The United Nations World Food Programme (WFP) has announced the departure of the first maritime shipment of Ukrainian wheat grain from the Pivdennyi port, a commercial seaport in the Ukrainian city of Yuzhne, on the Black Sea coast.
The shipment of 23,000 metric tonnes of wheat grain, according to the international humanitarian organisation, is an emergency response to the Horn of Africa where the threat of famine has raised concerns over the sustenance of the people located in the drought-hit region.
The WFP described the region as one of many areas around the world where the near complete halt of Ukrainian grain and food on the global market has made life even harder for families already struggling with rising hunger.
The humanitarian operation is also regarded as another important milestone in efforts to get much-needed Ukrainian grain out of the conflict-hit country, back into global markets, and to countries worst affected by the global food crisis.
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The WFP’s wheat shipment in response to the global food crisis was financially supported through a collaboration between the private and government sector including the USAID’s bureau for humanitarian assistance, as well as significant contributions from Howard Buffett, a long-time WFP supporter, and the Australian philanthropic organisation of Andrew and Nicola Forrest.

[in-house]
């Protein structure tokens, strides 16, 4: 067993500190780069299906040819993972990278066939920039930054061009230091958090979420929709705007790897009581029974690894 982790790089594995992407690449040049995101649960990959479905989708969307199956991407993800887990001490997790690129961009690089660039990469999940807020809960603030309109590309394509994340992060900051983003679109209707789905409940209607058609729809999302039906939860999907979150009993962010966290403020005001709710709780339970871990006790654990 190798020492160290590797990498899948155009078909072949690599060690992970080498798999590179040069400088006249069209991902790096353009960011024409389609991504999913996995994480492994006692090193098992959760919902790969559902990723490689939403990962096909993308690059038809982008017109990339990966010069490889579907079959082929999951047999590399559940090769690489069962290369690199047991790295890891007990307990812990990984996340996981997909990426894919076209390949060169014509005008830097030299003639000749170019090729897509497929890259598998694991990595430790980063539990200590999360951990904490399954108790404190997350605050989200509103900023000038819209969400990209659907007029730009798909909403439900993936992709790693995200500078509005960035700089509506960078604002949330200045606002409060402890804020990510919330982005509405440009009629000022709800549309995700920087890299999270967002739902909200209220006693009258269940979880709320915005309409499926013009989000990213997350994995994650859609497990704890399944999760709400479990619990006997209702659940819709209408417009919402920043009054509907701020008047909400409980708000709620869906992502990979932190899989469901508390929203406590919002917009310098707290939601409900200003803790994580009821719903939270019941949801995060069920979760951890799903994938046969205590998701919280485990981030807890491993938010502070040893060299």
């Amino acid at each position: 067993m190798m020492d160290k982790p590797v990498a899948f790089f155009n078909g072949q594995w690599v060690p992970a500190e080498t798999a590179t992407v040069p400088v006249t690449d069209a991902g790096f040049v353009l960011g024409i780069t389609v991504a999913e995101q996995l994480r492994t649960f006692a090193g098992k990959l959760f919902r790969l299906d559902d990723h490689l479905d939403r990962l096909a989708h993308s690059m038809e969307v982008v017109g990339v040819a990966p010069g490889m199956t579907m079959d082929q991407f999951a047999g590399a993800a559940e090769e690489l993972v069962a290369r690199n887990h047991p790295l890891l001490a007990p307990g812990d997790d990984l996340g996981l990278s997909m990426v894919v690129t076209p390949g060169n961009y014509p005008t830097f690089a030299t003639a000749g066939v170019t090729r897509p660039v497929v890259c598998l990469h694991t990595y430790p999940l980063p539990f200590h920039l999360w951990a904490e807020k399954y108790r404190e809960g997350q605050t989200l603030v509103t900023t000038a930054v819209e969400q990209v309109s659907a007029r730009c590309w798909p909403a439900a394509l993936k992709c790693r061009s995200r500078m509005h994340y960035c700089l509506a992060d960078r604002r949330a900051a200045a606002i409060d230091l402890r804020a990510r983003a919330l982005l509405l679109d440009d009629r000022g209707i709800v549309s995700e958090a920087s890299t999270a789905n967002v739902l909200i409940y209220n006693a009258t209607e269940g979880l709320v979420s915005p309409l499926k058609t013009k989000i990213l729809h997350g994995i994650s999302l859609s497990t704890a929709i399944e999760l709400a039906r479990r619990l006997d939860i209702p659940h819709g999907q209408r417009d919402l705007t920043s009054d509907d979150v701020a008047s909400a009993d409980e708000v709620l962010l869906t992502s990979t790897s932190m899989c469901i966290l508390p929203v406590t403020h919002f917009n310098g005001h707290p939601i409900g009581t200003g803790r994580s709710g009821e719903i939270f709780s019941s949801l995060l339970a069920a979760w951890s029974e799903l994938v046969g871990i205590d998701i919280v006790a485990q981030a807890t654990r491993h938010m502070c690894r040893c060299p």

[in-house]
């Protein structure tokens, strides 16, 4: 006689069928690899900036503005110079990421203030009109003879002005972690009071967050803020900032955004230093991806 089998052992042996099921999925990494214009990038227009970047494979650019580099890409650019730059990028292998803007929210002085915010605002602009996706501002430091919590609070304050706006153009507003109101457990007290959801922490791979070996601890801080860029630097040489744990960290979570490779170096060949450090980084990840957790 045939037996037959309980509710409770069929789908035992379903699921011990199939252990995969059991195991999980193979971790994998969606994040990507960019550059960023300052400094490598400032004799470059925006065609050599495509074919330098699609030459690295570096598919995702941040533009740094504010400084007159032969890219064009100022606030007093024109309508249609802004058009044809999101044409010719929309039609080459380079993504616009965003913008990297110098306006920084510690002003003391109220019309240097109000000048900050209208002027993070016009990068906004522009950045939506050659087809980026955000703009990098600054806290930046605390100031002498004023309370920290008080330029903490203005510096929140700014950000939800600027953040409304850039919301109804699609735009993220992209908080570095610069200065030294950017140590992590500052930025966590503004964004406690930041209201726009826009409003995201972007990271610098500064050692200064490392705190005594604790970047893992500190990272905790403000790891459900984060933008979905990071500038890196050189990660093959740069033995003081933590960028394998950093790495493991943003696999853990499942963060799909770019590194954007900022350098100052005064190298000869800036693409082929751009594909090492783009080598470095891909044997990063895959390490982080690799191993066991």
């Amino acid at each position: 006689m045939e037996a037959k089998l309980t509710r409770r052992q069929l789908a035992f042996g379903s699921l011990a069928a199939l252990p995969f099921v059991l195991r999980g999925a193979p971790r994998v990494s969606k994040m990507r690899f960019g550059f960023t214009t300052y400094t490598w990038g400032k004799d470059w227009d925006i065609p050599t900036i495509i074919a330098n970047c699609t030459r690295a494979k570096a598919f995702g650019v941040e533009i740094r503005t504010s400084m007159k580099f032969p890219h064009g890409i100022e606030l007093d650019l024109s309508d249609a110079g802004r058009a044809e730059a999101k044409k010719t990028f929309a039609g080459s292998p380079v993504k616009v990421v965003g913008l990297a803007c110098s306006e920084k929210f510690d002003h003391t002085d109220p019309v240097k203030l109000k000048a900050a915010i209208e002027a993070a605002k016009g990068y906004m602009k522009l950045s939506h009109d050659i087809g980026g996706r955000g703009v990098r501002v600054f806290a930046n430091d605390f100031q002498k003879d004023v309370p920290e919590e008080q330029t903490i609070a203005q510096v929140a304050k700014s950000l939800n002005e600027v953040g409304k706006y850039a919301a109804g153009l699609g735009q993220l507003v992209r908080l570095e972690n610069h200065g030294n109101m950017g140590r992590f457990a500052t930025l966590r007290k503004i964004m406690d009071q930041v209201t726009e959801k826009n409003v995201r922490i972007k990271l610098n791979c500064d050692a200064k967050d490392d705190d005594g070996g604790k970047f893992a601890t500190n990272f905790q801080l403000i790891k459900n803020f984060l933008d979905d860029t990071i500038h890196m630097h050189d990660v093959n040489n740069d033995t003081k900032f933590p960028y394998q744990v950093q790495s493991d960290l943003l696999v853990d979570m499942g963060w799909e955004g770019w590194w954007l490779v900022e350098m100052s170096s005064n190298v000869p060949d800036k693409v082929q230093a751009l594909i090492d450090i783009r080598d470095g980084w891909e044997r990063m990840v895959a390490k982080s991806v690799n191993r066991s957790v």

David Beasley, WFP executive director, in his remarks, said getting the Black Sea Ports open is the single most important thing the organisation can do right now to help the world’s hungry.
“It will take more than grain ships out of Ukraine to stop world hunger, but with Ukrainian grain back on global markets we have a chance to stop this global food crisis from spiraling even further,” Beasley added.
According to the WFP, a record 345 million people in 82 countries are currently facing acute food insecurity while up to 50 million people in 45 countries are right on the edge of famine and risk being tipped over without humanitarian support.
With the resumption of commercial and humanitarian maritime traffic in and out of Ukraine’s Black Sea Port, it is expected that some global supply disruptions will ease with relief for countries facing the worst of the global food crisis. It will also allow Ukraine to empty its grain storage silos ahead of the summer season harvest.
Despite the positive developments in the global markets, the WFP noted that the world is still in danger of an unprecedented food crisis. It stated that immediate action is needed to bring together the humanitarian community, governments, and the private sector to save lives and invest in long-term solutions.
“Failure will see people around the world slip into devastating famines with destabilising impacts felt by us all,” the humanitarian aid organisation warned.